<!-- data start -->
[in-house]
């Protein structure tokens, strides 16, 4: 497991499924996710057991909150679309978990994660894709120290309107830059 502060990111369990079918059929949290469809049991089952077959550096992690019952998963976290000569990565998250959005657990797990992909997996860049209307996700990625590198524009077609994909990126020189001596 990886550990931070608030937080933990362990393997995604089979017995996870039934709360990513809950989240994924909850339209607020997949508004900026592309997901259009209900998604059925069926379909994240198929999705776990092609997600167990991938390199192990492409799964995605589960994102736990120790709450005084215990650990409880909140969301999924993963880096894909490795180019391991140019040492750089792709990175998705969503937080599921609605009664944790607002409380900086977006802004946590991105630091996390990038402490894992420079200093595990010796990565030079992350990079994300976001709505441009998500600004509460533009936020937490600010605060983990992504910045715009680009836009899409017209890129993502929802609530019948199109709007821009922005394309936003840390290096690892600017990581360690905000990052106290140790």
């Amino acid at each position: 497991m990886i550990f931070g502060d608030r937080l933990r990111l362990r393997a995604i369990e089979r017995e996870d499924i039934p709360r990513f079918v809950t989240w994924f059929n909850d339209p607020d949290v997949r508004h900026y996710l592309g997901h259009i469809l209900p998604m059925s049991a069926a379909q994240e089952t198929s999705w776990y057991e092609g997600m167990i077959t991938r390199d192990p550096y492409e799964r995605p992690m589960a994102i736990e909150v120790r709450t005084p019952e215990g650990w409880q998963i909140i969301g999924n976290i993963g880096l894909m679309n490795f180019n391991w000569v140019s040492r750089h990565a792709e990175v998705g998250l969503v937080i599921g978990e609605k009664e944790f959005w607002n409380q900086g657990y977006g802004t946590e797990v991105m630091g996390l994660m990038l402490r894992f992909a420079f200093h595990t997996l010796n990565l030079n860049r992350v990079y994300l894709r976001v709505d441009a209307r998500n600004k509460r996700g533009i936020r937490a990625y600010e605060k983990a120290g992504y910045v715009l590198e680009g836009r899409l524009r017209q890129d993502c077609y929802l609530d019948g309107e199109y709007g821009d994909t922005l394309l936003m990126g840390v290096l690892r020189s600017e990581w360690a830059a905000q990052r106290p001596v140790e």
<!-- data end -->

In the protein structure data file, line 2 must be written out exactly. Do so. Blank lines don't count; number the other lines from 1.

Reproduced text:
């Protein structure tokens, strides 16, 4: 497991499924996710057991909150679309978990994660894709120290309107830059 502060990111369990079918059929949290469809049991089952077959550096992690019952998963976290000569990565998250959005657990797990992909997996860049209307996700990625590198524009077609994909990126020189001596 990886550990931070608030937080933990362990393997995604089979017995996870039934709360990513809950989240994924909850339209607020997949508004900026592309997901259009209900998604059925069926379909994240198929999705776990092609997600167990991938390199192990492409799964995605589960994102736990120790709450005084215990650990409880909140969301999924993963880096894909490795180019391991140019040492750089792709990175998705969503937080599921609605009664944790607002409380900086977006802004946590991105630091996390990038402490894992420079200093595990010796990565030079992350990079994300976001709505441009998500600004509460533009936020937490600010605060983990992504910045715009680009836009899409017209890129993502929802609530019948199109709007821009922005394309936003840390290096690892600017990581360690905000990052106290140790």